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Duchess Sarah Ferguson's former personal assistant murdered: 'I'm shocked and saddened'

FOX News

Fox News Flash top entertainment and celebrity headlines are here. Sarah Ferguson expressed her shock and grief as she mourned the death of her former personal assistant, Jenean Chapman, who was murdered in Texas this week. The 63-year-old Duchess of York paid tribute to Chapman in an Instagram post that she shared on Thursday. "I am shocked and saddened to learn that Jenean Chapman, who worked with me as my personal assistant many years ago, has been murdered in Dallas aged just 46. A suspect is in custody," Ferguson wrote.

Musk goes to border to expose crisis, GOP moves to defund Biden official's salary and more top headlines

FOX News

Tesla, X *formerly Twitter) CEO Elon Musk paid a visit to Eagle Pass, Texas to see for himself the migrant situation on the ground on Thursday, September 28, 2023. Musk also livestreamed what he saw on X. X MARKS THE SPOT – Elon Musk livestreams southern border visit to give public look behind the scenes of crisis. PULLING THE PLUG – Republicans move to strip salary of Biden climate official leading EV charge. MOUSE TRAP – Hundreds busted in human trafficking operation -- including Disney employees. 'LIVE IN SQUALOR'– Lawmakers torch Biden admin over filthy military barracks: 'live in squalor.' Continue reading … 'BANK RECORDS DON'T LIE' – Biden family members issued subpoenas as impeachment inquiry heats up.

Asteroid 'dust, debris' likely found as returned NASA space capsule opened

Al Jazeera

Scientists at the United States space agency NASA found "black dust and debris" when they opened the space capsule that recently returned to Earth with the largest asteroid sample ever brought back from space. NASA said on Tuesday that researchers discovered "dust and debris on the avionics deck of the Osiris-REx science canister when the initial lid was removed today". The space agency did not specify whether the materials discovered on opening the lid of the probe definitely belonged to the asteroid, though NASA said on social media that "scientists gasped as the lid was lifted from the [Osiris-REx] asteroid sample return canister". "A scientific treasure box," NASA Astromaterials said in a social media post. "Dark powder and sand-sized particles" were found on "the inside of the lid and base", NASA said.

'Fox News Sunday' on September 24, 2023

FOX News

This is a rush transcript of'Fox News Sunday' on September 24, 2023. This copy may not be in its final form and may be updated. The chaos at the border grows by the day, as the pressure to take greater action builds yet again on the White House. We need people from the top. HEMMER (voice-over): A border city mayor and Democrat declaring a state of emergency as thousands upon thousands of migrants flow into the country. JOE BIDEN, PRESIDENT OF THE UNITED STATES: Republicans in Congress and my predecessor spent four years gutting the immigration system -- under my predecessor. They continue to undermine our border security today. HEMMER: We'll get reaction from border state Democrat, Texas Congressman Henry Cuellar. President Biden says he'll join the picket line in Michigan on Tuesday, just a day before Donald Trump will be there, too. Meanwhile, another presidential hopeful pushes back. TIM SCOTT (R-SC), PRESIDENTIAL CANDIDATE: We need a president who says we are not going to subsidize unions, period. HEMMER: We'll discuss with a man whose eyes are on the White House, South Carolina Senator Tim Scott. We'll ask Republican National Committee chairwoman Ronna McDaniel what voters can expect to see on stage Wednesday night. JAMES LANKFORD (R-OK): It's a symbol of respect for the country when you dress respectfully when you're doing this responsibility. JOHN FETTERMAN (D-PA): I think there are more important things we should be talking about rather if -- if I dressed like a slob. The number of illegals crossing our border hit another new record. We want to show you our FOX News drone camera from Eagle Pass, Texas. We've been watching remarkable images today of a human flood that shows no sign of receding. And today, a new survey shows how displeased Americans are with the president's border policies. In a moment, we'll speak with border state Democrat, Texas Congressman Henry Cuellar, on that. But, first, to Griff Jenkins who has been in Eagle Pass for what seems like several years now. Well, there's a humanitarian crisis playing out along our southern border in places like here in Eagle Pass, Texas, where migrants have traveled thousands of miles in hopes of reaching the U.S. in numbers far greater than what border officials are able to handle. Actions include sending active duty troops to the border, increasing deportations and granting temporary protective status to nearly half a million Venezuelans, making it easier for them to find work in cities like New York, where officials are struggling to find room for them. Meanwhile, Texas Governor Greg Abbott trying to deter the migrants from entering his state, with miles of dense razor wire, Humvees manning the riverbank and guardsmen in rafts attempting to turn them back.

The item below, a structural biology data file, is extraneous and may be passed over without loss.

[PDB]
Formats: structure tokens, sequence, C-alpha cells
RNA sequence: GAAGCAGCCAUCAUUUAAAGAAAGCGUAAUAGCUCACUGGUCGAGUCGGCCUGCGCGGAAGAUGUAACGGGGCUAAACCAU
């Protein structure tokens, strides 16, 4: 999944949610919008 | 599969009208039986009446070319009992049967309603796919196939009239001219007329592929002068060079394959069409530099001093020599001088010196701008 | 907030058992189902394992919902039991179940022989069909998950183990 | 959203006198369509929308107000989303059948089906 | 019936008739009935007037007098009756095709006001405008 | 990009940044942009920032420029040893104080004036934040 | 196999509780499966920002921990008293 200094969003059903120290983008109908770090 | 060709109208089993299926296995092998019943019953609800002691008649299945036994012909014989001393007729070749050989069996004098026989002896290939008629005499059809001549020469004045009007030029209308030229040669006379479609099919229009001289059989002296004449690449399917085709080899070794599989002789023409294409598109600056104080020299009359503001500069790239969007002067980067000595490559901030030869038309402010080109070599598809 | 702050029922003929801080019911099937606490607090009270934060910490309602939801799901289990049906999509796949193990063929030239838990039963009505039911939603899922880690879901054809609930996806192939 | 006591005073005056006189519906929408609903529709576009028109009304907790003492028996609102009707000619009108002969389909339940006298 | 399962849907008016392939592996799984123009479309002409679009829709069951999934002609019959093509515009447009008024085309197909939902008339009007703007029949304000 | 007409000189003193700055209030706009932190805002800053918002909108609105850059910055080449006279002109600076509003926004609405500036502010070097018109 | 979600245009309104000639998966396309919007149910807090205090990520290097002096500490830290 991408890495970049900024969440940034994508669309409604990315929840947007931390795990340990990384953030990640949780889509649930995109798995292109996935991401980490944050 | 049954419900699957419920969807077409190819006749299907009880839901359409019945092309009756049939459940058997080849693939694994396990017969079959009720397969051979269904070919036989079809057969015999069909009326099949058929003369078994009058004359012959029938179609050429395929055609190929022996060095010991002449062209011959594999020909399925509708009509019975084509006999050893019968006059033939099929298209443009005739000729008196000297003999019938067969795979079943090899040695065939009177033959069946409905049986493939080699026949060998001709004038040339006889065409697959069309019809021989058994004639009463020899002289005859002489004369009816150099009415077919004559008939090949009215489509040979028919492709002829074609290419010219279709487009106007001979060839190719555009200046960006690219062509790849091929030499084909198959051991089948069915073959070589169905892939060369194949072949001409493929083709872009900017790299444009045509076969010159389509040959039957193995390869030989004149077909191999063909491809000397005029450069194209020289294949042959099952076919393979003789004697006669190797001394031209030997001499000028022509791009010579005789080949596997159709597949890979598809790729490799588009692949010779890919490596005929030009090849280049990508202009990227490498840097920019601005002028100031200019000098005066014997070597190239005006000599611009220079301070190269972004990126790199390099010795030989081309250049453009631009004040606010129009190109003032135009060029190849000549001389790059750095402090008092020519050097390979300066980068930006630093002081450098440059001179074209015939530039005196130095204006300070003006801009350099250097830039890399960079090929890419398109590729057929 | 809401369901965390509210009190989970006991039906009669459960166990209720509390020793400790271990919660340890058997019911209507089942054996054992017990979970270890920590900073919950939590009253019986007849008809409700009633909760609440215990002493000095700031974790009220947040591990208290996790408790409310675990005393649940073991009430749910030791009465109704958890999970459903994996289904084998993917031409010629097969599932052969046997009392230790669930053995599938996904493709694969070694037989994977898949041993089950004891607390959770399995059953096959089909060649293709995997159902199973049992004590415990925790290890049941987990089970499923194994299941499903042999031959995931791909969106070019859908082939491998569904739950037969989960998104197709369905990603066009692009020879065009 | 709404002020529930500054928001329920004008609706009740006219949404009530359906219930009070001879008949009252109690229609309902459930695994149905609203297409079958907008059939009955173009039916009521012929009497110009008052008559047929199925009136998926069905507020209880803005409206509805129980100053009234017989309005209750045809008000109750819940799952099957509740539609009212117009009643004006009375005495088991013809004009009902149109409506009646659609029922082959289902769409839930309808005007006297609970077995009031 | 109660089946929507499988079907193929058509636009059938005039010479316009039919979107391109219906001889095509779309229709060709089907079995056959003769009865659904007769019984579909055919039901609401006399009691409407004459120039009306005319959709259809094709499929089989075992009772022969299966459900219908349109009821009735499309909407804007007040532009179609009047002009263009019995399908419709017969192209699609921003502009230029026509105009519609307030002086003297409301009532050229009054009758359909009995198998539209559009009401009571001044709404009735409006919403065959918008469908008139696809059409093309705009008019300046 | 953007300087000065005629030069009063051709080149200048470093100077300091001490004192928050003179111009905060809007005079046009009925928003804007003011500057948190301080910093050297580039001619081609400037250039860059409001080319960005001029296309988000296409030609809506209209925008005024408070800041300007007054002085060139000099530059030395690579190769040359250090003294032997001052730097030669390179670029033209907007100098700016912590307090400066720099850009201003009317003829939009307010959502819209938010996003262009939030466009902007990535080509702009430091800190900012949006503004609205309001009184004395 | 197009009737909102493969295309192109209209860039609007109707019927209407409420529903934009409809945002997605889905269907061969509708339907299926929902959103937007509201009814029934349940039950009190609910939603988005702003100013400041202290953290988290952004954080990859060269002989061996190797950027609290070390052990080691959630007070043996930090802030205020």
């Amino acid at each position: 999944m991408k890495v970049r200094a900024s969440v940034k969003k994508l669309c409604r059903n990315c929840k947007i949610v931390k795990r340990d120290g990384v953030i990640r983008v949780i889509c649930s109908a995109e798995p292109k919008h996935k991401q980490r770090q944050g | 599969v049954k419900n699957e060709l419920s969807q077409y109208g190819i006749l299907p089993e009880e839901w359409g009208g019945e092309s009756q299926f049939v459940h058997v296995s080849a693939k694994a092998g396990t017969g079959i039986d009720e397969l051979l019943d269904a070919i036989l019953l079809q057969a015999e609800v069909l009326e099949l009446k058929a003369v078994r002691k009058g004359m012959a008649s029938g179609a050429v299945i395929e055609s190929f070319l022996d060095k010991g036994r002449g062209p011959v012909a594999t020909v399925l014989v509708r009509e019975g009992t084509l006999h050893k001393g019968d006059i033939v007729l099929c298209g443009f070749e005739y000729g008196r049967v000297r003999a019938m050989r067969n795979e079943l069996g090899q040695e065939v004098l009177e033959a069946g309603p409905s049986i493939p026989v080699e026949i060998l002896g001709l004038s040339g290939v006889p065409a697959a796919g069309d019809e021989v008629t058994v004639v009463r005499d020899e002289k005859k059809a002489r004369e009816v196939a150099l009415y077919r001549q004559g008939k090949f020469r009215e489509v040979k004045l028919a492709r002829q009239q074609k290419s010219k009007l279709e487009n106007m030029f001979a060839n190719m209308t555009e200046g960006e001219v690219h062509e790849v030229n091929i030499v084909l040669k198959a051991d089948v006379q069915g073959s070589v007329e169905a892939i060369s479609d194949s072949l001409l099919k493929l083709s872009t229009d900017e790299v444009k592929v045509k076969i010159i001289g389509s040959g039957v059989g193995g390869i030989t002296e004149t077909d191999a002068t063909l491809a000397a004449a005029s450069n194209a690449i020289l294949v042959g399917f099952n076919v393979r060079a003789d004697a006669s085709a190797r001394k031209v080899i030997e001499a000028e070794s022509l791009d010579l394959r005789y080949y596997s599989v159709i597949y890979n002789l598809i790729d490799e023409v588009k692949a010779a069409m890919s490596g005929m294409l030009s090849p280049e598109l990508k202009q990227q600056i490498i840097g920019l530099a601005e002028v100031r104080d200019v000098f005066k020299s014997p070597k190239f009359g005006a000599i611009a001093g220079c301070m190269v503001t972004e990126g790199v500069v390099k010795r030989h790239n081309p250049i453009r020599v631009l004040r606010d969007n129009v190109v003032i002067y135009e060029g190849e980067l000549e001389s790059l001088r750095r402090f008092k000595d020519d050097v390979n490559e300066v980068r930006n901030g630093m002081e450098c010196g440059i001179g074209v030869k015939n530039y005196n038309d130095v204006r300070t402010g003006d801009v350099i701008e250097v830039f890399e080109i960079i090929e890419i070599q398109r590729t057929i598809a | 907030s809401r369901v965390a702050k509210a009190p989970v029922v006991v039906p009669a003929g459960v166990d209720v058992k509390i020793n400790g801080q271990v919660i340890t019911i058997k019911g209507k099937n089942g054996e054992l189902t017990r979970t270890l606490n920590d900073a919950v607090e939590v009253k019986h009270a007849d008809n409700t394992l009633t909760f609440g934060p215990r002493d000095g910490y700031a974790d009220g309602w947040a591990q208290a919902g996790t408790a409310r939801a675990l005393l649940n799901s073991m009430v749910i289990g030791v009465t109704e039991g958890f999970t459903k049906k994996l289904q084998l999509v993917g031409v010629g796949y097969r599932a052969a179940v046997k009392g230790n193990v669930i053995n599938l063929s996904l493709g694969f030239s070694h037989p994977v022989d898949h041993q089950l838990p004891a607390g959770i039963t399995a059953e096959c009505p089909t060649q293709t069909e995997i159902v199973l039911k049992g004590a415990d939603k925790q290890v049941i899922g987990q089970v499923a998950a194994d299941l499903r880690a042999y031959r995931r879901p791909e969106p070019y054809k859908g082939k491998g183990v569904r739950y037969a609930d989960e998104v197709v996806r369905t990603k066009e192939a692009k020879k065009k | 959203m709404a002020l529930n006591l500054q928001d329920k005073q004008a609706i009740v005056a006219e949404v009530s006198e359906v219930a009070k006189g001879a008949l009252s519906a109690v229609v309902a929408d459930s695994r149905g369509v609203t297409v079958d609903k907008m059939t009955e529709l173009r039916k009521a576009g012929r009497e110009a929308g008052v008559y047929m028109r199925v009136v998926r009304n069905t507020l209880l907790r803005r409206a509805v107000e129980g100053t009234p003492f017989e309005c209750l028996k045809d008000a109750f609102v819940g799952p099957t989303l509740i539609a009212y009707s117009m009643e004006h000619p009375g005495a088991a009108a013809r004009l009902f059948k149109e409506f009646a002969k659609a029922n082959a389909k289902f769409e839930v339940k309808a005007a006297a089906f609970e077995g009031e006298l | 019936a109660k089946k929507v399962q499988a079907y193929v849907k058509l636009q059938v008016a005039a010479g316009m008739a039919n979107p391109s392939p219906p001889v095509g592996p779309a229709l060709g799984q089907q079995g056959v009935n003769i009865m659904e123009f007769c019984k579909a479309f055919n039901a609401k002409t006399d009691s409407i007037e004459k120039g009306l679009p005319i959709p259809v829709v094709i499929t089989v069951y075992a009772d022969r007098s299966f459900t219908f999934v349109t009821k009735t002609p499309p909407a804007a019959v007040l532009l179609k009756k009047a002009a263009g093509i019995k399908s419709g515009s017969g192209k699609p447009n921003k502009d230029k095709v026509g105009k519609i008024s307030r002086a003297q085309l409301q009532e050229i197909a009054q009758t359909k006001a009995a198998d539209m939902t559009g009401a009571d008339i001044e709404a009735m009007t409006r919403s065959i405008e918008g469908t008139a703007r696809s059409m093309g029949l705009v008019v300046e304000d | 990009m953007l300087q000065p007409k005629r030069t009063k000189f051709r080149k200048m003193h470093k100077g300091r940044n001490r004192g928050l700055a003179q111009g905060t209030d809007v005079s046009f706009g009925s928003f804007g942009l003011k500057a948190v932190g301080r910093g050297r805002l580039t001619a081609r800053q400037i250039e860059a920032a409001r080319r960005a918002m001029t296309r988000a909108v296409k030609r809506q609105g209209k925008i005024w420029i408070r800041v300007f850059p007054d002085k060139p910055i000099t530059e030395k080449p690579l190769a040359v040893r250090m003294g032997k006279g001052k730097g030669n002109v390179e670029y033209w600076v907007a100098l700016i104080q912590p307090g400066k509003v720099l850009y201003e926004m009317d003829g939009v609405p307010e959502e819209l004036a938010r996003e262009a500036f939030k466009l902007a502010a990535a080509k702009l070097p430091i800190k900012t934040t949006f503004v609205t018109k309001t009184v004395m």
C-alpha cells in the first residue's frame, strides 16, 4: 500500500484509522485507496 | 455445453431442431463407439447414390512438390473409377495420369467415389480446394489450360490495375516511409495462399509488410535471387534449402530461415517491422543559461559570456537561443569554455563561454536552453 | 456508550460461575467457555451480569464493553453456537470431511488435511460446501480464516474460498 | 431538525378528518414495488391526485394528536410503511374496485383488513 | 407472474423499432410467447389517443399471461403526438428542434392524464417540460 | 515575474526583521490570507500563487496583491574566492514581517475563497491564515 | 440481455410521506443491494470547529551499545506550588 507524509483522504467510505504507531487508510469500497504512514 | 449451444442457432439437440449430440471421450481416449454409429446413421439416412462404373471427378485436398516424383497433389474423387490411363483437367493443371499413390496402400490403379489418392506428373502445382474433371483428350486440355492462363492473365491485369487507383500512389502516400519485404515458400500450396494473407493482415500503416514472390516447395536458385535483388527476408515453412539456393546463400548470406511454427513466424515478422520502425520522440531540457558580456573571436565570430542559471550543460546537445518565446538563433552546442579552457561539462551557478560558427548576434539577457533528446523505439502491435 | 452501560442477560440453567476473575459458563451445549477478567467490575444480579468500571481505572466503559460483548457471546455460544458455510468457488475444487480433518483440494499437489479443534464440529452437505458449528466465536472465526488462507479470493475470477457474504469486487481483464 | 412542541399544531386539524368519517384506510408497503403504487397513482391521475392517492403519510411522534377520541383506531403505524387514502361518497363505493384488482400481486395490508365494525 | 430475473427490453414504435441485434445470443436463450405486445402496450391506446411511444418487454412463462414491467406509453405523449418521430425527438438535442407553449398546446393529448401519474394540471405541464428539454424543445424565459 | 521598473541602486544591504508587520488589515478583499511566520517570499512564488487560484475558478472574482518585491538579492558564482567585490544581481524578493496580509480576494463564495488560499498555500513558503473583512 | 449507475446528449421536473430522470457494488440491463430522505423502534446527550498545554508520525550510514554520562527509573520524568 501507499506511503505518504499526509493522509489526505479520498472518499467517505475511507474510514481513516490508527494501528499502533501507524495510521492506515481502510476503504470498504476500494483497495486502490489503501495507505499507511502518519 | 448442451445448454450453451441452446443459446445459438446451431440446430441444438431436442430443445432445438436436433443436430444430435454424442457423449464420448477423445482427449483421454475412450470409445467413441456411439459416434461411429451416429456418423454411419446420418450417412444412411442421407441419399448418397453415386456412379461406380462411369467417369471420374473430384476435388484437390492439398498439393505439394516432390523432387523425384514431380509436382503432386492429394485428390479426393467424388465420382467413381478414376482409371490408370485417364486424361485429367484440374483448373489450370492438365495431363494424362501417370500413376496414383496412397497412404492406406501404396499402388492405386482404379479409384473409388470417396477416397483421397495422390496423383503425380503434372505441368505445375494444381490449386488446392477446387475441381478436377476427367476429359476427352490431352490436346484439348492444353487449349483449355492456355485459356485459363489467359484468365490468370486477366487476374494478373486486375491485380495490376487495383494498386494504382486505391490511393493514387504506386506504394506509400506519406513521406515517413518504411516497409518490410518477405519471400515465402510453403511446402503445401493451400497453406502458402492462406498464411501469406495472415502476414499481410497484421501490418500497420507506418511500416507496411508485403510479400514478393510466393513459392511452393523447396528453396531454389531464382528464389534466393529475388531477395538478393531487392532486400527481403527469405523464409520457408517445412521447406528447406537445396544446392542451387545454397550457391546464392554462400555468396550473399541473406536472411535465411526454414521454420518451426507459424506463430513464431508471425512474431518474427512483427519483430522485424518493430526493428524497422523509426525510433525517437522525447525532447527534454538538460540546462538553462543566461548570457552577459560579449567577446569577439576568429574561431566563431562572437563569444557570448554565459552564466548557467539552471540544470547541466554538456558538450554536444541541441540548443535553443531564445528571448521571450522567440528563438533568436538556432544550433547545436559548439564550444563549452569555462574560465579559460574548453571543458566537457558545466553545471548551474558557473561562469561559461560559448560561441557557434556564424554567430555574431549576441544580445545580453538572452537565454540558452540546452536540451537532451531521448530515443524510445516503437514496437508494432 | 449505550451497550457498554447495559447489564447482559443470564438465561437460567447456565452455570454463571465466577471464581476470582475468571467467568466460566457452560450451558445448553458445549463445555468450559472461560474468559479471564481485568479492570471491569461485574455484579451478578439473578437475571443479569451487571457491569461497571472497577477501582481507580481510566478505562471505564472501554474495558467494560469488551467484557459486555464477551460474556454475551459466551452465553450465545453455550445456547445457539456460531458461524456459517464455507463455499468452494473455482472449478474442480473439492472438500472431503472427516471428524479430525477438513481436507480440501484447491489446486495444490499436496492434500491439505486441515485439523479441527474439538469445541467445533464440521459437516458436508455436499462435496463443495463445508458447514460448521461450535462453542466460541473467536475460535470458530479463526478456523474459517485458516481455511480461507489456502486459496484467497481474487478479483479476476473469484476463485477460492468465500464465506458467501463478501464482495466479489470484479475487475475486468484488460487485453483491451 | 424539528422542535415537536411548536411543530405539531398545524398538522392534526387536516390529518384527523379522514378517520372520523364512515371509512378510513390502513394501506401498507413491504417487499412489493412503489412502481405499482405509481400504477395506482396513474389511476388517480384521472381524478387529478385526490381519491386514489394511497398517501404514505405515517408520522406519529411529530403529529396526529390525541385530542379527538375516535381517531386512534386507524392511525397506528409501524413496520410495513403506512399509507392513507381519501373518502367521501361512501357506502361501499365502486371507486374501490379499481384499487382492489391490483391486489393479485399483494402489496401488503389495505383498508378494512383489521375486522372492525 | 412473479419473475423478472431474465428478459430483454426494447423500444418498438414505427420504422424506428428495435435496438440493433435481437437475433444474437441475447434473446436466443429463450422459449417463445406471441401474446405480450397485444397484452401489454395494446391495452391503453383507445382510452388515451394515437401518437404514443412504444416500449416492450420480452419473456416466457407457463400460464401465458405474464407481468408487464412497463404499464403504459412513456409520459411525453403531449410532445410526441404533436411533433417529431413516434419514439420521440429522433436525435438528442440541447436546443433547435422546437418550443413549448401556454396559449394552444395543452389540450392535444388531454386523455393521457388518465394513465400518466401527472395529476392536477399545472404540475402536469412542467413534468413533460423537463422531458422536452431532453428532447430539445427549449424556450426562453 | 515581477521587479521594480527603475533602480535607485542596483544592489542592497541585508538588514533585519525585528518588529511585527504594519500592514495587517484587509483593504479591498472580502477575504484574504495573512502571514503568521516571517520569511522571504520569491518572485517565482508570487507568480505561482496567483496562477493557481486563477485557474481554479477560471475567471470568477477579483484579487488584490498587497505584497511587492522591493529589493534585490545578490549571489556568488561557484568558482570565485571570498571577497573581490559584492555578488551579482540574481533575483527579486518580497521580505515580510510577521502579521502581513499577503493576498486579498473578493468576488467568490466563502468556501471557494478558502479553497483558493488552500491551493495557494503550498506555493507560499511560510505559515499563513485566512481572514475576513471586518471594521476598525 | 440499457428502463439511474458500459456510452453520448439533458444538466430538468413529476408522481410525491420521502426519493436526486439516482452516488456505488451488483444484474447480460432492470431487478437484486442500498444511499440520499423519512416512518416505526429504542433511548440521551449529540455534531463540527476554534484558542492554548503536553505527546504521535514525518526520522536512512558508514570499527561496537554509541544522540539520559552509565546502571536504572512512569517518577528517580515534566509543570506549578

Texas churchgoers get 'shotgun sermon' cooked up by chatbot

FOX News

Dr. Anthony Mazzarelli, the CEO of Cooper University Health Care in New Jersey and an ER physician as well, spoke with Fox News Digital about how Nuance's AI tool is helping physicians focus more on patients and less on paperwork. A Texas church hosted a Sunday service the was generated entirely by artificial intelligence. The Violet Crown City Church in north Austin used ChatGPT to develop a sermon, with pastor Jay Cooper saying he got the idea after reading about the technology and wondering what it might be like to use in during a service, according to a report from KXAN. "ChatGPT kicked out about a 15-minute service, like a shotgun sermon, an outline," Cooper said. "It's very clear that a human element is still needed. I had to fill out the service with additional prompts and add a couple prompts to the sermon to kind of beef it up."